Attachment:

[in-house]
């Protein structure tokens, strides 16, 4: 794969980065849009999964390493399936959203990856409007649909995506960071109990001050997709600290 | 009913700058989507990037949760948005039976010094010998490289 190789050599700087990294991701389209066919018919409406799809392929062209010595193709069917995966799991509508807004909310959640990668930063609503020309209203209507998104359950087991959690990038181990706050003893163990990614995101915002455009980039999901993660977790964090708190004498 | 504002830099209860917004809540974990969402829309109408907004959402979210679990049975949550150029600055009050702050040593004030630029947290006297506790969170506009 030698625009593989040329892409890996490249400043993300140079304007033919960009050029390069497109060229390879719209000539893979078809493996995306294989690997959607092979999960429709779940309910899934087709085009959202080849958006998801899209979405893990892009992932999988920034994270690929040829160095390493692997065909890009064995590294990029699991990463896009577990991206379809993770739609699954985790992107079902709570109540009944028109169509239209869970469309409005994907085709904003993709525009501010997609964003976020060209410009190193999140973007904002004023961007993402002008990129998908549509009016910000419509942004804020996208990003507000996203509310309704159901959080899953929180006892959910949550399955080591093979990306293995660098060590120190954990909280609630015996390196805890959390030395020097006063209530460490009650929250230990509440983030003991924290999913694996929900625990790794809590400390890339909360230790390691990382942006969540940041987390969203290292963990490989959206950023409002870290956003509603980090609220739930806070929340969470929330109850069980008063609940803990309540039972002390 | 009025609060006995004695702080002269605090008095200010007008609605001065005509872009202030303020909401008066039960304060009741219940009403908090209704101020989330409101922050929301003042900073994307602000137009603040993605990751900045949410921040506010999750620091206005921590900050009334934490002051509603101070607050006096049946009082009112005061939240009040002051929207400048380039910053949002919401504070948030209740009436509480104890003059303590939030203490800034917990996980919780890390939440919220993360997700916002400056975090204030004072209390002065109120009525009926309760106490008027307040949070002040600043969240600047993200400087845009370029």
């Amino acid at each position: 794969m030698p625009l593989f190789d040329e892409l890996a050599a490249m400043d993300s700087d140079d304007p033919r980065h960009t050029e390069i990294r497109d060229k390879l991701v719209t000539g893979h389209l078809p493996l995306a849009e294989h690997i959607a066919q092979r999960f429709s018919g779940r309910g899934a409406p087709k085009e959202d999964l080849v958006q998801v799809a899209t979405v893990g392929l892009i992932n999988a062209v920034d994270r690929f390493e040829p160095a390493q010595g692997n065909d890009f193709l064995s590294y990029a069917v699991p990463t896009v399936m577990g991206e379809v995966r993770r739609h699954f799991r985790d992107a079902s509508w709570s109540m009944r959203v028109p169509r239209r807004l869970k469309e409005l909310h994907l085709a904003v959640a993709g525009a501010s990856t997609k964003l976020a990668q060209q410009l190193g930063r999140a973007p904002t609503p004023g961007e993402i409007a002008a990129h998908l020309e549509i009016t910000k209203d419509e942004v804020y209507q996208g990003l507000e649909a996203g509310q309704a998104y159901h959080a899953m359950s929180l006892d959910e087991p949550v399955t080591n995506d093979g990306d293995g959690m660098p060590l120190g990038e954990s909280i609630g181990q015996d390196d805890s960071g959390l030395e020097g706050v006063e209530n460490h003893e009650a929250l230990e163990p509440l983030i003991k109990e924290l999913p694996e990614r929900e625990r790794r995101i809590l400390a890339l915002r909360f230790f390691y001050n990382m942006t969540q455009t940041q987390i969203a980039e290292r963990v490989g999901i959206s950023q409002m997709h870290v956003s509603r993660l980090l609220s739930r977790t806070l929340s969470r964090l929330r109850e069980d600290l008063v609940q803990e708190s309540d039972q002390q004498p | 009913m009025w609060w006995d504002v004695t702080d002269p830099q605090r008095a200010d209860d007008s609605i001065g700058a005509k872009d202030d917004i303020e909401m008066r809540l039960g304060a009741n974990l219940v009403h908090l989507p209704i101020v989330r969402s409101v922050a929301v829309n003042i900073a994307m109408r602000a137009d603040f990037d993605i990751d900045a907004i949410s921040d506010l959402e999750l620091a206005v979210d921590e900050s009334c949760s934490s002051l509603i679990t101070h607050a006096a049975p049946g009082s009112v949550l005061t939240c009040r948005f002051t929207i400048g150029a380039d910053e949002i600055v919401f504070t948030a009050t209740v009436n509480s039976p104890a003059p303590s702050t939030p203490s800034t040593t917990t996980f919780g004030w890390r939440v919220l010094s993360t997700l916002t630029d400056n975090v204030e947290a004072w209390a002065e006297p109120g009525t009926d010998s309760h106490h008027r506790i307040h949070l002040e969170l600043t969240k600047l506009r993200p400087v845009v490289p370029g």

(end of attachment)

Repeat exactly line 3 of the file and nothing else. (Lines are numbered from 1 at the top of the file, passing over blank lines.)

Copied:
């Amino acid at each position: 794969m030698p625009l593989f190789d040329e892409l890996a050599a490249m400043d993300s700087d140079d304007p033919r980065h960009t050029e390069i990294r497109d060229k390879l991701v719209t000539g893979h389209l078809p493996l995306a849009e294989h690997i959607a066919q092979r999960f429709s018919g779940r309910g899934a409406p087709k085009e959202d999964l080849v958006q998801v799809a899209t979405v893990g392929l892009i992932n999988a062209v920034d994270r690929f390493e040829p160095a390493q010595g692997n065909d890009f193709l064995s590294y990029a069917v699991p990463t896009v399936m577990g991206e379809v995966r993770r739609h699954f799991r985790d992107a079902s509508w709570s109540m009944r959203v028109p169509r239209r807004l869970k469309e409005l909310h994907l085709a904003v959640a993709g525009a501010s990856t997609k964003l976020a990668q060209q410009l190193g930063r999140a973007p904002t609503p004023g961007e993402i409007a002008a990129h998908l020309e549509i009016t910000k209203d419509e942004v804020y209507q996208g990003l507000e649909a996203g509310q309704a998104y159901h959080a899953m359950s929180l006892d959910e087991p949550v399955t080591n995506d093979g990306d293995g959690m660098p060590l120190g990038e954990s909280i609630g181990q015996d390196d805890s960071g959390l030395e020097g706050v006063e209530n460490h003893e009650a929250l230990e163990p509440l983030i003991k109990e924290l999913p694996e990614r929900e625990r790794r995101i809590l400390a890339l915002r909360f230790f390691y001050n990382m942006t969540q455009t940041q987390i969203a980039e290292r963990v490989g999901i959206s950023q409002m997709h870290v956003s509603r993660l980090l609220s739930r977790t806070l929340s969470r964090l929330r109850e069980d600290l008063v609940q803990e708190s309540d039972q002390q004498p | 009913m009025w609060w006995d504002v004695t702080d002269p830099q605090r008095a200010d209860d007008s609605i001065g700058a005509k872009d202030d917004i303020e909401m008066r809540l039960g304060a009741n974990l219940v009403h908090l989507p209704i101020v989330r969402s409101v922050a929301v829309n003042i900073a994307m109408r602000a137009d603040f990037d993605i990751d900045a907004i949410s921040d506010l959402e999750l620091a206005v979210d921590e900050s009334c949760s934490s002051l509603i679990t101070h607050a006096a049975p049946g009082s009112v949550l005061t939240c009040r948005f002051t929207i400048g150029a380039d910053e949002i600055v919401f504070t948030a009050t209740v009436n509480s039976p104890a003059p303590s702050t939030p203490s800034t040593t917990t996980f919780g004030w890390r939440v919220l010094s993360t997700l916002t630029d400056n975090v204030e947290a004072w209390a002065e006297p109120g009525t009926d010998s309760h106490h008027r506790i307040h949070l002040e969170l600043t969240k600047l506009r993200p400087v845009v490289p370029g």